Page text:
Modern Slavery is increasingly making the news, and a new report has show how widespread it is in the UK.
If you suspect someone is being exploited, then you can use 0800 432 0804 to contact the Gangmasters and Labour Abuse Authority. They have published a checklist of signs which may indicate that a person is being exploited.
PCSO Bev Faull of the Devon and Cornwall Police is offering training to organisations on spotting the signs of modern slavery, and human trafficking, and what to do if it is suspected. She can visit groups and businesses, and is happy to liaise to arrange the best time to speak with you. Please contact her on Beverly.FAULL@devonandcornwall.pnn.police.uk or 07525 408028.
Workforce areas and countries of origin
Reported cases of slavery have increased 35% year on year, with the UK being one of the biggest destinations in Europe for trafficking of workers for labour exploitation. Debt bondage – where migrants often become indebted to recruitment agencies for travel or illegal work-finding fees – is common. Bogus self-employment contracts are also regularly used to disguise abuse, with intelligence suggesting this is a growing problem in sectors such as cleaning, construction and flower picking. Zero-hours contracts linked to abuses are highlighted in agriculture, construction, food packing and security services, despite many workers effectively being permanent staff. (From the Guardian)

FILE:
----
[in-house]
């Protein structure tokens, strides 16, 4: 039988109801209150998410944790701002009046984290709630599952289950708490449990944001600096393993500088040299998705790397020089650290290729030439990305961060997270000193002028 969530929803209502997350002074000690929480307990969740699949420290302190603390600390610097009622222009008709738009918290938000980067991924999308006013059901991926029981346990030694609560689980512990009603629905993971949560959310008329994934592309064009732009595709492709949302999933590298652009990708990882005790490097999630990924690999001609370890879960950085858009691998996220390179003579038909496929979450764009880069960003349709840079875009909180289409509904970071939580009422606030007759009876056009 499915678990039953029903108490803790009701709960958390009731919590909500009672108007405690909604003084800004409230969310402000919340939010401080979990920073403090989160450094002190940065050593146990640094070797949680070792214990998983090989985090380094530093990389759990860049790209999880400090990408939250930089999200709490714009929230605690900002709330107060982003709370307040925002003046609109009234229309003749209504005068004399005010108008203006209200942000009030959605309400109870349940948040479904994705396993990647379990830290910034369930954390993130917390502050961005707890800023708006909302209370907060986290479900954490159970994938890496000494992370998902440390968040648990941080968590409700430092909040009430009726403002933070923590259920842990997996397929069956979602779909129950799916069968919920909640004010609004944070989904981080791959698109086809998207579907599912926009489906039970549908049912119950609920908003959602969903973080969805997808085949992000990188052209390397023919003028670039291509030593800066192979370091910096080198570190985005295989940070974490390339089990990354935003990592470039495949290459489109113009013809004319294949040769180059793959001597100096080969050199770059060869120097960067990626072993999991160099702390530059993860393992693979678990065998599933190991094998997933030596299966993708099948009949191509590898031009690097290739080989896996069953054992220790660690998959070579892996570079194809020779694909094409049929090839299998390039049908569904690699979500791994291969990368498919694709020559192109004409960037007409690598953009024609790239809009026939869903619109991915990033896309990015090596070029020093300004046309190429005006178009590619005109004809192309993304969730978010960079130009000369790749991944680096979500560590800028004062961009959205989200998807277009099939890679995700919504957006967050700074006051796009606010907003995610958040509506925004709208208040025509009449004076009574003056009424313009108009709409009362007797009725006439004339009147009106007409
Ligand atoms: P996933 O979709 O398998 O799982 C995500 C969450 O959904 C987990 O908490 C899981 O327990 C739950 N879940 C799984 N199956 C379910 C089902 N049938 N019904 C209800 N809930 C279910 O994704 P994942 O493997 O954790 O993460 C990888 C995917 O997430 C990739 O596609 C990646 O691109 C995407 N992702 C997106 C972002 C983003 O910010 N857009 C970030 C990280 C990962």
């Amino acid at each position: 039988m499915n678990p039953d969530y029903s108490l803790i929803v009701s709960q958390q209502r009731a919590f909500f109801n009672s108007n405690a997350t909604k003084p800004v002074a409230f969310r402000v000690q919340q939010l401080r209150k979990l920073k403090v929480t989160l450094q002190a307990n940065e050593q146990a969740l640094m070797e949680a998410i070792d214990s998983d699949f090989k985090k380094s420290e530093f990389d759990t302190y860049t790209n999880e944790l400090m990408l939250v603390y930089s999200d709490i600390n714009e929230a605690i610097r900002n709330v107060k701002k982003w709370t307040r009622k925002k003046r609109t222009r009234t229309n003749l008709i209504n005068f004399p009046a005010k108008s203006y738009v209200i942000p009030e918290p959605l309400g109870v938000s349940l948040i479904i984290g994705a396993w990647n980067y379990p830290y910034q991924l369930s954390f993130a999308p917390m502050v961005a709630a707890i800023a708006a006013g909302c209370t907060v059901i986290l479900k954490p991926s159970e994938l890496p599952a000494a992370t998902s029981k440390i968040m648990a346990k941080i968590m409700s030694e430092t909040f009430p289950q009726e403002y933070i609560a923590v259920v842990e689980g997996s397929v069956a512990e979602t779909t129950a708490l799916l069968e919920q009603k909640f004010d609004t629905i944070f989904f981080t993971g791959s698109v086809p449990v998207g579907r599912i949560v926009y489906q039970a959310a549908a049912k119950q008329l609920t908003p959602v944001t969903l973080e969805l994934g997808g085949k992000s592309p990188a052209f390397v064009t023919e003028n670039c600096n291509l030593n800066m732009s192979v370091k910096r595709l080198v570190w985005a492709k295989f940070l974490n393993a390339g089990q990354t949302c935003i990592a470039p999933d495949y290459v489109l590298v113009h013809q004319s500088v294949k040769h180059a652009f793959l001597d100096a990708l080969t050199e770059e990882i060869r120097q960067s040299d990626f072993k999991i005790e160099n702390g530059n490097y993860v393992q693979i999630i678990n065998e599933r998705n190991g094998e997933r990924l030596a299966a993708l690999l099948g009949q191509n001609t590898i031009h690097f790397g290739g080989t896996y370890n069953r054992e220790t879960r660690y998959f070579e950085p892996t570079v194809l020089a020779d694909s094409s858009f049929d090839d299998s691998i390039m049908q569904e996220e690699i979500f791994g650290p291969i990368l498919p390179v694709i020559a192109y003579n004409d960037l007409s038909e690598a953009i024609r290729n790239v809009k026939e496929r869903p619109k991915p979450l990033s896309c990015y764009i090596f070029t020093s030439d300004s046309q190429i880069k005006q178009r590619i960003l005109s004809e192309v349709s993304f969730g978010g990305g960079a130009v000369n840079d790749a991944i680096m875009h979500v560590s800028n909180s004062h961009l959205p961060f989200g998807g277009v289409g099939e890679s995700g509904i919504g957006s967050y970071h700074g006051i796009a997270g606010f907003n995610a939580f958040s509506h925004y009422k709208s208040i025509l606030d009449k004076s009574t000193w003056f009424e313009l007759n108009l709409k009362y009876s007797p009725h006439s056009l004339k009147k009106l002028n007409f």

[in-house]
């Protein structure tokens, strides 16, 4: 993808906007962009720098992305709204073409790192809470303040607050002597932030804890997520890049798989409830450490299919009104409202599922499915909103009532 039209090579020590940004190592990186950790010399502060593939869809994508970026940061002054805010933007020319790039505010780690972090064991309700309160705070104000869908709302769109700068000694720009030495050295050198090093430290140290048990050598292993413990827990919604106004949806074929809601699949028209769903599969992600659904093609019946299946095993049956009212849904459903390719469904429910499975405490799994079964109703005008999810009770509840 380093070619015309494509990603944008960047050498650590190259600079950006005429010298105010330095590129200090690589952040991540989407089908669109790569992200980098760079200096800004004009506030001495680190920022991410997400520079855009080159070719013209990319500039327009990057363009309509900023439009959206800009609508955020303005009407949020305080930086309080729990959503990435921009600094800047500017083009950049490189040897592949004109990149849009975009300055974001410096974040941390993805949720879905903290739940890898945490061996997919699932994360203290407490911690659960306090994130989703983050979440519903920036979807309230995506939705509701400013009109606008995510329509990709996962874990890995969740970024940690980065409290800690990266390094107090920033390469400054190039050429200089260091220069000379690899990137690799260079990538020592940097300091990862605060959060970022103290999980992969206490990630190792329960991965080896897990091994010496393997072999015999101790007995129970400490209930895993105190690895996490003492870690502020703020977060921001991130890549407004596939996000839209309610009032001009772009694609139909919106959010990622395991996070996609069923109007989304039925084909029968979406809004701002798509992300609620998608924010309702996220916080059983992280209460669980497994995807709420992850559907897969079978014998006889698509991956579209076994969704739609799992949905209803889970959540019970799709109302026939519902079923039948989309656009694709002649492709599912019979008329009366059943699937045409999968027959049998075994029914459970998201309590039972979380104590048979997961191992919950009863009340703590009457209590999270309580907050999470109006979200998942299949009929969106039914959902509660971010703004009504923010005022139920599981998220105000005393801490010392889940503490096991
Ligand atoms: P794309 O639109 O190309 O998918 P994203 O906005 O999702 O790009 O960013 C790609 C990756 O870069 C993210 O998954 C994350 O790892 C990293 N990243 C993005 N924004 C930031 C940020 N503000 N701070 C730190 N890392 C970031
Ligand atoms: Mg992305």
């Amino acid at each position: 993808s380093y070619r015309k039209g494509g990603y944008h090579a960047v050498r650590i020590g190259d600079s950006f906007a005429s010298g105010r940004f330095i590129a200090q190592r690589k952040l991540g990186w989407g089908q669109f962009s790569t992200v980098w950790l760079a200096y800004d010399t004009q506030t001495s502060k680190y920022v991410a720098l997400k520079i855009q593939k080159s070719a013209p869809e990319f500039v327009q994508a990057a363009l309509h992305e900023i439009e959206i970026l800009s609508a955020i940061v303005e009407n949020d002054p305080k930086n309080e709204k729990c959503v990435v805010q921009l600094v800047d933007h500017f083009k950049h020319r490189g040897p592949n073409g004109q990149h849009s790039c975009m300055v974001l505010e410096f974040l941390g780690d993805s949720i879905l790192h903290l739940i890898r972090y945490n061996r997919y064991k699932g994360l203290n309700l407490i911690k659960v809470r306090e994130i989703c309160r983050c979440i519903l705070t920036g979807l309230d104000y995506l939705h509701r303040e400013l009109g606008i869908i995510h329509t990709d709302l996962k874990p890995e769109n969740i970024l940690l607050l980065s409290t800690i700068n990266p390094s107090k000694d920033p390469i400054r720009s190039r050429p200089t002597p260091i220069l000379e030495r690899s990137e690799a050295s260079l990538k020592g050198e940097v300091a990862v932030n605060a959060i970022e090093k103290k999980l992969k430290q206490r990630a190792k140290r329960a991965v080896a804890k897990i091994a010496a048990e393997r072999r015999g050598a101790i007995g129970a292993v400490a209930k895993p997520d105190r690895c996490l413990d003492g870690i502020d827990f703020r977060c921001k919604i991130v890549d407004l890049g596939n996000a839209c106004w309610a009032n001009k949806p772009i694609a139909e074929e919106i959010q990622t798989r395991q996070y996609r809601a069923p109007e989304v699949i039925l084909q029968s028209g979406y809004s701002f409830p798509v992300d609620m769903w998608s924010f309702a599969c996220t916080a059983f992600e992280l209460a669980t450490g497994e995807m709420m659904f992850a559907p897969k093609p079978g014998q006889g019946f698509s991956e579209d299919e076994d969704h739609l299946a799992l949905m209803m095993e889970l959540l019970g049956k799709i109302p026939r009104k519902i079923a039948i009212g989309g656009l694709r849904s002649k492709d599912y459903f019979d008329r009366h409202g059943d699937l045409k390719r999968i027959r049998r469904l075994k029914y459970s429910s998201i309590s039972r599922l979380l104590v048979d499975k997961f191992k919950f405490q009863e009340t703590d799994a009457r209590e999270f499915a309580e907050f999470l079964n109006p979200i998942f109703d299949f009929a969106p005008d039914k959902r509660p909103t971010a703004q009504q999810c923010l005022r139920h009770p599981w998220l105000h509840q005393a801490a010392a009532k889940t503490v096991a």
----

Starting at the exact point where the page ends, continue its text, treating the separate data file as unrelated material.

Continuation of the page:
The Gangmasters and Labour Abuse Authority‘ was previously limited to working in the agriculture, food and shellfish sectors, but now its remit is expanding. A new report highlights 17 sectors which are at risk, and will now come under scrutiny. These are:
- agriculture, including vegetables, fruit, flowers, animal production and poultry
- nail bars
- food service, catering and hotels
- car washes
- warehouse and distribution
- food processing
- recycling/waste disposal
- food packaging
You can read the GLAA’s full report here.
The Public Accounts Committee has investigated the Government’s Modern Slavery Strategy, and has found that there is no measure of success in place, to establish whether the strategy is working, and there is also no tracking on how much money is being spent to combat the problem. There is also inconsistency between regional police forces, and no definitive figure of how many people are affected.
More victims are being reported to the National Referral Mechanism, which handles all suspected cases of modern slavery and human trafficing, but there is no record of what happens to the individuals after they have left the system.
You can read the article reporting on this in the Independent.
Other useful information
(with thanks to Ellie Moseley at Inclusion Cornwall, and Sergeant Julie Jamaa Ben M’Hand)
Modern slavery – GOV.UK
Link to government site to include lots of information, research and links to promotional material
Direct links to selection of promotional material :-